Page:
Tsunamis
Lahars/mudflows
Directed blast
Pyroclastic flow
Lava bombs
Acid rain
Lava flow
Landslides
8
1 pt
Typically a large eruption column is forced upwards into the atmosphere forming a mushroom shaped cloud, however, this hazards can occur as in the case of Mt St Helens when the energy was released sideways releasing the pressure that had built up for weeks.
Poisonous gases
Ash
Tsunamis
Lahars/mudflows
Directed blast
Pyroclastic flow
Lava bombs
Acid rain
Lava flow
Landslides
9
1 pt
The steep sides of many strato volcanoes can be very unstable. Material may become unstable after tremors (earthquakes) or after an eruption.
Poisonous gases
Ash
Tsunamis
Lahars/mudflows
Directed blast
Pyroclastic flow
Lava bombs
Acid rain
Lava flow
Landslides
10
1 pt
Carbon dioxide, sulphur dioxide and other compounds combine with water in the atmosphere above the volcano to produce a substance that can destroy the surrounding vegetation and kill much of the life in lakes and rivers.
Poisonous gases
Ash
Tsunamis
Lahars/mudflows
Directed blast
Pyroclastic flow
Lava bombs
Acid rain
Lava flow
Landslides






………………………………….. When dormant volcanoes are plugged by solid lava in the vent, the gas pressure in the magma may build up. Sometimes this hot gas, filled with suspended ash, is released in a sudden explosion from the top or side of the volcano. The cloud moves down the slope at up to 200km/hr, flattening everything it its path. Anyone breathing the fiery cloud dies almost instantly. In Martinique in 1902, 30,000 were killed in a few minutes which came from Mont Pelee and hit the town of St Pierre.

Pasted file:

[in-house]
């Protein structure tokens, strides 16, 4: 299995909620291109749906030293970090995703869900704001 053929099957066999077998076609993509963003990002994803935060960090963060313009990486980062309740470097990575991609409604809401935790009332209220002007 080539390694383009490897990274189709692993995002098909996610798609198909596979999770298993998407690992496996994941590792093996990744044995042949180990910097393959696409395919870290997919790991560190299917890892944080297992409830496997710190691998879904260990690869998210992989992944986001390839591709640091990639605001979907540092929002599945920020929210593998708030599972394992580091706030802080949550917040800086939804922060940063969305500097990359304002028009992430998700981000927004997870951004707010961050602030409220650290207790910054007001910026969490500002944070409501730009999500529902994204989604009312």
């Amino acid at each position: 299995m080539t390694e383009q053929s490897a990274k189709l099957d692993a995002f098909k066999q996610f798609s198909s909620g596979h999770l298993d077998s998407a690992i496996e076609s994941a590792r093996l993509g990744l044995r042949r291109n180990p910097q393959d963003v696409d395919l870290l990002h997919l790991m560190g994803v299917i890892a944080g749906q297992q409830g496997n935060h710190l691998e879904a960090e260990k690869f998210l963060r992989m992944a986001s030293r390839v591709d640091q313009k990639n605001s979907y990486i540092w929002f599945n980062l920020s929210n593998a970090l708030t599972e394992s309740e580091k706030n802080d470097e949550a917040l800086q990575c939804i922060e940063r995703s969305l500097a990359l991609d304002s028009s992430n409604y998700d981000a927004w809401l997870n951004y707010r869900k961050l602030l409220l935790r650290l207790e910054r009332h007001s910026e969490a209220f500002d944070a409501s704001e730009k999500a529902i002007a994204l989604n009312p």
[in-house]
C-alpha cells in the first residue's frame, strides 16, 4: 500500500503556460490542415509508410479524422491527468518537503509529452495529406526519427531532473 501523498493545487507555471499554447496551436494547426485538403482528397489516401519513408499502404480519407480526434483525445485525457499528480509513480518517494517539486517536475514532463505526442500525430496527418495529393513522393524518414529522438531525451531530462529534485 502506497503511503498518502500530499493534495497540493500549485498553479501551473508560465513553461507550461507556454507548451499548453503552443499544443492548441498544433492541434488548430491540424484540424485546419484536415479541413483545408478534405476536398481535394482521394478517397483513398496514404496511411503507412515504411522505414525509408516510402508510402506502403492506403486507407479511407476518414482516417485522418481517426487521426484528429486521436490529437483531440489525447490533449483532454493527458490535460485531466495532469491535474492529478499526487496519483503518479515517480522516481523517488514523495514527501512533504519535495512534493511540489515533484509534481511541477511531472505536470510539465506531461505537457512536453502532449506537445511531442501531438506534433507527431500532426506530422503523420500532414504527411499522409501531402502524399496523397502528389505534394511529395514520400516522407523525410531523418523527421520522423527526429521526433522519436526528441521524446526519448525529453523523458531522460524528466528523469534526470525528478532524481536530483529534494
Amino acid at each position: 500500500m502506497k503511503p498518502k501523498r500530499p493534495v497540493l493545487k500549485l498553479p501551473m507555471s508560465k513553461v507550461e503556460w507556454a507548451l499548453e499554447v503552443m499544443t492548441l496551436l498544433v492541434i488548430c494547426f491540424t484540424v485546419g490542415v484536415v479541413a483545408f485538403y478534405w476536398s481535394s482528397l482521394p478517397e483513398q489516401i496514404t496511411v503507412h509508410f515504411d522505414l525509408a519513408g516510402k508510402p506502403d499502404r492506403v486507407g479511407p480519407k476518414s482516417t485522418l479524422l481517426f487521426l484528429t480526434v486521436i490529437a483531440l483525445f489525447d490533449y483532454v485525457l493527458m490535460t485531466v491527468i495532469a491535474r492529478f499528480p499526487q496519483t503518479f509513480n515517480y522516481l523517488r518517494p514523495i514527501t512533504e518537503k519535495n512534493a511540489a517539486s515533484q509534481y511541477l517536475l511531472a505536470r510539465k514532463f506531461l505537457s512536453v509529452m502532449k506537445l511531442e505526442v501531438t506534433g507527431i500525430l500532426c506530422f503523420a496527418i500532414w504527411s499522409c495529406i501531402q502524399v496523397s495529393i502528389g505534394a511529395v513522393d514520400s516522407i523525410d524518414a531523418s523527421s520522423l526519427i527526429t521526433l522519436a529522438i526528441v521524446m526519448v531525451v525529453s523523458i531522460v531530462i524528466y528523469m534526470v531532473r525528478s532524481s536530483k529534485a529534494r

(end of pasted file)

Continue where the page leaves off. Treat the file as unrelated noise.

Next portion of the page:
………………………………….. Produced during eruptions and include compounds of sulphur, carbon monoxide and carbon dioxide. These heavy gases hug the ground and can kill people, wildlife and plants without warming. In Cameroon in 1986 1500 died in their sleep.
………………………………….. Many volcanoes support permanent snow and ice caps. Eruptions rapidly melt the snow and ice producing creating a flash flood. Heavy rain from thunderstorms mixes with volcanic ash to produce a thick paste which moves rapidly down river valleys burying fields, settlements and people. In Armero, Colombia an entire town was wiped out in 1985.
………………………………….. Eruptions beneath the ocean or on volcanic islands can produce a wave that travels across entire oceans. Krakatoa in 1883 killed 36,000 when the volcanic island exploded, creating a 35 m high wave which destroyed 300 towns in Java and Sumatra.

………………………………….. Typically a large eruption column is forced upwards into the atmosphere forming a mushroom shaped cloud, however, this hazards can occur as in the case of Mt St Helens when the energy was released sideways releasing the pressure that had built up for weeks.
………………………………….. The steep sides of many strato volcanoes can be very unstable. Material may become unstable after tremors (earthquakes) or after an eruption.

………………………………….. Carbon dioxide, sulphur dioxide and other compounds combine with water in the atmosphere above the volcano to produce a substance that can destroy the surrounding vegetation and kill much of the life in lakes and rivers.
Add to my formatives list